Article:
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Tastykake

Zebra Mobile Printers Take the Cake

Tastykake

In 1914, a baker and egg salesman decided to join together to produce baked goods with the freshest ingredients. When the baker's wife deemed the results of their efforts "tasty," Tastykake was born. Now, the Philadelphia-based company sells more than $250 million worth of cakes and pies annually across the East Coast.

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The Challenge

With nearly 500 delivery routes, Tastykake brings fresh baked goods to hundreds of stores every day. The faster that drivers can restock each location, the more stops they can make in a day.

Drivers use Motorola® MC9000 handheld mobile computers to log the inventory coming off and onto store shelves. As they bring in new products, they print out invoices for each store on printers back in their trucks.

In an effort to improve efficiency, reduce costs, and add new capabilities, Tastykake began looking at new mobile printers.

"The old printers were big fixed units with a lot of moving parts," said Brendan O'Malley, vice president and chief information officer at Tastykake. "We wasted a lot of paper, went through a lot of ribbons, and they weren't as flexible or reliable as we wanted."

The Solution

Tastykake looked at a number of different printing solutions and found that the RW 420™ from Zebra Technologies was one of the few mobile printers that were rugged and met IP54 dust and water resistance ratings, making it appropriate for use in direct store delivery. Tastykake selected three printers to compare and put them in the hands of route drivers for testing. For comparison, drivers tested each printer for two weeks. At the end, they rated the printers against each other on a scale of 1-5, with 5 the top score. Across five key indicators, Zebra® printers earned an average score of 4.6, while the incumbent printers earned a score of 3.0.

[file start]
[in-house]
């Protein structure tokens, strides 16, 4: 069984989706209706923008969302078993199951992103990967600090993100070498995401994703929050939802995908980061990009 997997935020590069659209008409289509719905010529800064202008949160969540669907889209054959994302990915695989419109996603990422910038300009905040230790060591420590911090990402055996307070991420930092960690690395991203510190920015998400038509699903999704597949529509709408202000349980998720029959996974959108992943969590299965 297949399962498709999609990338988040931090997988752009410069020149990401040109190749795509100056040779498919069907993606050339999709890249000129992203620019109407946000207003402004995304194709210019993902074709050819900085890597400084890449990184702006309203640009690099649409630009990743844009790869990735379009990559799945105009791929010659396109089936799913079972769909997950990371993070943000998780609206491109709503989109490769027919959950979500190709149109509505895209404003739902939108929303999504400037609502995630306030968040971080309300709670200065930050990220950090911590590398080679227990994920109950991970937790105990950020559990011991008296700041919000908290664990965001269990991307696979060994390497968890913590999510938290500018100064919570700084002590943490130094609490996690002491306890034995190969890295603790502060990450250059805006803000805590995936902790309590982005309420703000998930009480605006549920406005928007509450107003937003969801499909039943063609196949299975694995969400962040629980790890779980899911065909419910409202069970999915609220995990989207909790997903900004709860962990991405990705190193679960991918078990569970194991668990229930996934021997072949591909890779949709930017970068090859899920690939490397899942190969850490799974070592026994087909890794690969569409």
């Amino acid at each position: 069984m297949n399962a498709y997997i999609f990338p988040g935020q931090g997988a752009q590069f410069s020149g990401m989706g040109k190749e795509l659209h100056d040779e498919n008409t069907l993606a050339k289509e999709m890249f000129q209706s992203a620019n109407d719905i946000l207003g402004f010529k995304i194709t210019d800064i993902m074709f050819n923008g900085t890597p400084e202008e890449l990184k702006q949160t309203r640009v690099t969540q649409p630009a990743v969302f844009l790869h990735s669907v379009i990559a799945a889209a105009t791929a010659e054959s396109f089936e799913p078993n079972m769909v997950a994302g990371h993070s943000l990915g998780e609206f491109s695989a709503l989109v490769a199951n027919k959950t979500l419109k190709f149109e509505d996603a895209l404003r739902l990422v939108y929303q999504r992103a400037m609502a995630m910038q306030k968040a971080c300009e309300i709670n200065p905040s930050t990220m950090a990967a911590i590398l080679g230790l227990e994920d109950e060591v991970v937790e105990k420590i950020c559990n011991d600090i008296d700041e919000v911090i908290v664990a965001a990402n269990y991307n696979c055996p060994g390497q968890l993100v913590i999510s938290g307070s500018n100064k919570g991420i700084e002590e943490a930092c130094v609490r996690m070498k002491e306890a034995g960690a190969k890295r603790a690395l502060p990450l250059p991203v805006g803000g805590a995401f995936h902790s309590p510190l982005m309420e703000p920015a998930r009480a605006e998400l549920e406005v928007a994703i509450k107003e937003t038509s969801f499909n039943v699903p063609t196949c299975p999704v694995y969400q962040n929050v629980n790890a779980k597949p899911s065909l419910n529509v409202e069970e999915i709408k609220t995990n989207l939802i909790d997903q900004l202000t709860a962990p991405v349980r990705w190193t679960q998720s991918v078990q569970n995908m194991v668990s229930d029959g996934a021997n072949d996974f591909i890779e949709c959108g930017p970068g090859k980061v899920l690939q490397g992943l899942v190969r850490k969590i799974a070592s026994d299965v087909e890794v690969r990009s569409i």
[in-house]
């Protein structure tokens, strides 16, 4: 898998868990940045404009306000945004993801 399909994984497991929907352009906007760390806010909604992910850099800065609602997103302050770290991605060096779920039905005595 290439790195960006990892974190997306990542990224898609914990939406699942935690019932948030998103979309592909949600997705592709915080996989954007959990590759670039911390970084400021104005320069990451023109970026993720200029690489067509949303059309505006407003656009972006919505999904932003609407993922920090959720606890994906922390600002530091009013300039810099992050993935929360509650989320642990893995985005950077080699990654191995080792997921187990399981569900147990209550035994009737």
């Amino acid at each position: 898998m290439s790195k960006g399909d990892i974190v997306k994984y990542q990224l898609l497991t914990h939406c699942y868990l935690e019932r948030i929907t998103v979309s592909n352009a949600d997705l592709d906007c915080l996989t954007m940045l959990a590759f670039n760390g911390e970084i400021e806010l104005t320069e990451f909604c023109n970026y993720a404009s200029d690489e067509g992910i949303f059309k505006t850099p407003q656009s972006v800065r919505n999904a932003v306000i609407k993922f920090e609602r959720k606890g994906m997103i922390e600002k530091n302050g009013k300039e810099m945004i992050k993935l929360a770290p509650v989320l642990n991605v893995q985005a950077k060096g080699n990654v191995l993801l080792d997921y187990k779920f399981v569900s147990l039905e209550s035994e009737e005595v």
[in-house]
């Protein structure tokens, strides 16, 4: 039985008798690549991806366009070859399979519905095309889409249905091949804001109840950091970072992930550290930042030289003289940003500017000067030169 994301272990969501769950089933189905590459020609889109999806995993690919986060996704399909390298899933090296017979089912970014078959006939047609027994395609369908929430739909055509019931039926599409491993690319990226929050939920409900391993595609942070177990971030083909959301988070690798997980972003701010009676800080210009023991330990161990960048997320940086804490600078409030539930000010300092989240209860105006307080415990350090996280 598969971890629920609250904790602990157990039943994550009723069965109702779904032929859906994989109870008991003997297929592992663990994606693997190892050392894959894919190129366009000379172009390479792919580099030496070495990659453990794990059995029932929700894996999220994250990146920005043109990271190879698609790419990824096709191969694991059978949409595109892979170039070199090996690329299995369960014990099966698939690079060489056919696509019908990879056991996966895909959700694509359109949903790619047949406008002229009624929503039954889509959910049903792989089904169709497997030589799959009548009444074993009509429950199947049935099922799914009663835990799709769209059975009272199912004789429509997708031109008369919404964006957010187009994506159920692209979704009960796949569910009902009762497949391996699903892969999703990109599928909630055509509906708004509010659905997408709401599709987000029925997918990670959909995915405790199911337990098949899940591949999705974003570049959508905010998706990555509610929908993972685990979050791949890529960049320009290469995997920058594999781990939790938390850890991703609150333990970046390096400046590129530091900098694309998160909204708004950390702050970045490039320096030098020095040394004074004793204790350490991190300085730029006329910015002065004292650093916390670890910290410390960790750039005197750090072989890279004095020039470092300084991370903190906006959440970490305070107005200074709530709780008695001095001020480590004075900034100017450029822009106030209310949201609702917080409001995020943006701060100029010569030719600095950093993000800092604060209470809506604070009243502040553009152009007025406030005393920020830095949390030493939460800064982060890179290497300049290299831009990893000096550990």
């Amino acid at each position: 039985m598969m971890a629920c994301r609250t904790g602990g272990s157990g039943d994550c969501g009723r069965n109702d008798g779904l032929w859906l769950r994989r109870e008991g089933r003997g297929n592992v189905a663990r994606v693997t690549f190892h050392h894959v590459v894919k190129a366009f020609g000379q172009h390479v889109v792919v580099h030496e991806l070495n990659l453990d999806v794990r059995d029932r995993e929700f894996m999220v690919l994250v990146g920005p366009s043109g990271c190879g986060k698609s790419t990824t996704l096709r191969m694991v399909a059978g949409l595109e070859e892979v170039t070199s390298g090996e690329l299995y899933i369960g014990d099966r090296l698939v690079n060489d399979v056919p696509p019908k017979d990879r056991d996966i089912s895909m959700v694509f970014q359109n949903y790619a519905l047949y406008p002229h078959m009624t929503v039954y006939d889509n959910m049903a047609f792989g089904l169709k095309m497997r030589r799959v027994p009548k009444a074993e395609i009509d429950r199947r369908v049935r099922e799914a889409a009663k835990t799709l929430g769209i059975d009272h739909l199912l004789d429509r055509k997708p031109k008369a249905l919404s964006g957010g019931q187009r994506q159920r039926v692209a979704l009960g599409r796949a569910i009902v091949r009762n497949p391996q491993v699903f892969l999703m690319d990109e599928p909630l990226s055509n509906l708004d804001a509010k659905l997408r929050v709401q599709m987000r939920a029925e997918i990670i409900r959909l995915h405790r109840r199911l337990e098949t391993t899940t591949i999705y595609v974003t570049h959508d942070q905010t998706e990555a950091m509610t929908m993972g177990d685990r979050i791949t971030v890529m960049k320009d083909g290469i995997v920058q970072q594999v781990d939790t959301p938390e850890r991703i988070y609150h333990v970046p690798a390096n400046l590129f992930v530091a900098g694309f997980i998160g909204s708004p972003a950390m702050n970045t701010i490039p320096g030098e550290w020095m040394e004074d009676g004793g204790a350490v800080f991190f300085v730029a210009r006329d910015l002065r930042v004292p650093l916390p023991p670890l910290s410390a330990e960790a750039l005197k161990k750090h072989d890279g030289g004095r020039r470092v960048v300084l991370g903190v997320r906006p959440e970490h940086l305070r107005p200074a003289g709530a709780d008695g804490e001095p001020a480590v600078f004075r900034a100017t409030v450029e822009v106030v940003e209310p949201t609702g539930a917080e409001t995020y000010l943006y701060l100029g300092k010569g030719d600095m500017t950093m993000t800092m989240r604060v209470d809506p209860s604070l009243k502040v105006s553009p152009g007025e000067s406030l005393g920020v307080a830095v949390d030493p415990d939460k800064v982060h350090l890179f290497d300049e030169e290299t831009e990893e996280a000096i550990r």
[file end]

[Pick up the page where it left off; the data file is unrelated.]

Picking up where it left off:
"We gave drivers the choice and they chose Zebra nearly unanimously," O'Malley said. Although drivers preferred Zebra, O'Malley was concerned about printer compatibility with existing handheld applications—especially given the number of routes the company runs. If upgrades affected the integration between computers and printers, complications in the field could outweigh the benefits of switching.

However, Zebra offered emulation firmware that greatly simplified the transition. Centrategy, a Zebra partner, created the custom firmware for Zebra, allowing Zebra printers to talk to Tastykake applications.

"The emulation firmware allows the Zebra RW 420s to act just like our old printer. The applications don't know the difference," O'Malley said. "It was a lot more straightforward and less expensive. We were able to roll out the new printers with no impact to applications. It was the simplest rollout we've ever done. That firmware was absolutely critical to our decision to switch to Zebra."

Results

Zebra printers have withstood the demands of the Tastykake delivery environment. "Zebra printers are rugged, compact, fast and inexpensive to operate," O'Malley said.

Tastykake is able to use considerably less paper than with its previous printers. "The clarity of the print is superior and this allows us to work with a smaller-format invoice, saving significant paper and, of course, money."

While most drivers still keep printers in their trucks, Zebra printers give drivers the flexibility to carry them into customer sites if desired. That capability will prove essential as Tastykake moves into the next phase—electronic signature capture. With that step, the company will further reduce paper use and give customers access to electronic copies of documents much faster and more efficiently.

"We have flexibility for future processes," O'Malley said. "As we deploy new functionality such as signature capture, the transition should be much easier with the Zebra printer."